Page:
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Tuesday, August 4, 2020

Media statements

First trains through Fremantle rail tunnel

Perth’s new rail tunnel has opened with trains now using the 600-metre line beneath the CBD.

The first train travelled through the tunnel at 5.23 this morning.

Transport Minister Troy Buswell welcomed the opening of the Fremantle tunnel as an historic milestone in the Perth City Link project - and the transformation of Perth.

Mr Buswell joined project workers this morning on one of the first trains to use the tunnel.

The Minister said the opening of the tunnel was the culmination of more than two years work on the site.

“This is a very significant day for the people of Perth because it will transform how we use our city,” he said.

“We have successfully completed the sinking of the Fremantle rail line - on time and on budget. This lays the foundation for fulfilling the dream of reconnecting the CBD and Northbridge.”

The new underground tunnel will allow construction to begin above ground on the 13.5 hectare Perth City Link project, which will be home to 1,650 new dwellings and 244,000 square metres of new retail and commercial space in the heart of the city.

“Together with Elizabeth Quay, the Riverside project, and the Perth Stadium, the Perth City Link is part of an era of transformation which will deliver benefits for generations of West Australians,” Mr Buswell said.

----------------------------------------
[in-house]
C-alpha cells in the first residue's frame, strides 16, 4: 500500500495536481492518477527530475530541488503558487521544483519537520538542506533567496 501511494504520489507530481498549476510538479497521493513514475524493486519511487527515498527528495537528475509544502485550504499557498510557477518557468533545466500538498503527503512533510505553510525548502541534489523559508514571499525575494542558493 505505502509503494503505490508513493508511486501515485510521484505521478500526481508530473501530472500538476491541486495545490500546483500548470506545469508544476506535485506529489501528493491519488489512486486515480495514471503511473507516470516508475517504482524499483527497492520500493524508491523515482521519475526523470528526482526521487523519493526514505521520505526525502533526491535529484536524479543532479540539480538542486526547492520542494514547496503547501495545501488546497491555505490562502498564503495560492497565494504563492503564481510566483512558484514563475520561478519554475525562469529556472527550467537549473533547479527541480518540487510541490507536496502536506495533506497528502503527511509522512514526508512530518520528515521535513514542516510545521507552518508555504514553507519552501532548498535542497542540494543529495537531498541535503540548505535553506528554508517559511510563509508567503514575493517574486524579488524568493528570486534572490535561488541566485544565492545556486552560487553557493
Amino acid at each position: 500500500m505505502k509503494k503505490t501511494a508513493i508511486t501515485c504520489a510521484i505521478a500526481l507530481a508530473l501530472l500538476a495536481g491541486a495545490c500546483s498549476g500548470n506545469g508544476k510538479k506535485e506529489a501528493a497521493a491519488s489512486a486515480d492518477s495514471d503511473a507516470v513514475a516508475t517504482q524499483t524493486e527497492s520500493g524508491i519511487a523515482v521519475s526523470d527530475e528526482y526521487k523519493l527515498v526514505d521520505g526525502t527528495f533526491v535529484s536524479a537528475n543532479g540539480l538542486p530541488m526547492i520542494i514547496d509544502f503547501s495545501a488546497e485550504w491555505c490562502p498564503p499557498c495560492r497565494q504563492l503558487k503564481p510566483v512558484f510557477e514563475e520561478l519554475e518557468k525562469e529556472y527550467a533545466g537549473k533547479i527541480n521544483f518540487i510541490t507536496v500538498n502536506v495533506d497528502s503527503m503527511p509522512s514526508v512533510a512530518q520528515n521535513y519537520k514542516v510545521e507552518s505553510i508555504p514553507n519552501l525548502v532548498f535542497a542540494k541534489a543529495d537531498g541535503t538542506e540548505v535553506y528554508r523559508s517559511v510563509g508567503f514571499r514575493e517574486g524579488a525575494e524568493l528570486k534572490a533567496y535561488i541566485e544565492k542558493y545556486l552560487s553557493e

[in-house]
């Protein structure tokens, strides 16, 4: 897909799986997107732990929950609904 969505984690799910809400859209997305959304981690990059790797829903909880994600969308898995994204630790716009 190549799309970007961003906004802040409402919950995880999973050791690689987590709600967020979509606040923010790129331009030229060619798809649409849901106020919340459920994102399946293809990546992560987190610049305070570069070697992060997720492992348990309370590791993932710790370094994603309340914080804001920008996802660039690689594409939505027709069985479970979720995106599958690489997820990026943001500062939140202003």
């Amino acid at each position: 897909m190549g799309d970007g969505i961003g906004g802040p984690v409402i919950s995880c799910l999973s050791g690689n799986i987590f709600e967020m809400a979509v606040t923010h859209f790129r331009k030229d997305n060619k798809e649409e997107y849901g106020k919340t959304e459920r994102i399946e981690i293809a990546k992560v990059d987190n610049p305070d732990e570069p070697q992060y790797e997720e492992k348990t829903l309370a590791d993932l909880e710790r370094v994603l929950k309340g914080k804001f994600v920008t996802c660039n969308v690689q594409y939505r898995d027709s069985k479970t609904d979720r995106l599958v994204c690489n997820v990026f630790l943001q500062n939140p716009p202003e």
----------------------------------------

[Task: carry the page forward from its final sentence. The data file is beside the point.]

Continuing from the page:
The Minister thanked commuters for their patience during rail shutdowns to allow work on the tunnel.

“I thank the people of Perth for their understanding while these transformational works were under way.”

A second closure of the Fremantle line is necessary between July 31 and August 4 to allow rail engineers to complete final works.

Mr Buswell said the Midland, Thornlie and Armadale lines would not be disrupted by the second shutdown. The Joondalup and Mandurah trains will again stop at Leederville and Esplanade stations respectively.

“This work is to ensure there is the flexibility in the future to divert trains into both the Fremantle Line tunnel and the Perth Underground tunnel,” he said.

Work on the Perth City Link rail project began in August 2011 and is on-track to finish ahead of the original mid-2014 completion date.

The $360million project to sink the rail line was funded jointly by the State and Commonwealth Governments and the City of Perth.

The next phase of the project will see the Wellington Street bus station demolished and replaced with a new underground bus station.

The final phase of the rail project will see the pedestrian underpass connecting Perth and Perth Underground stations completed.
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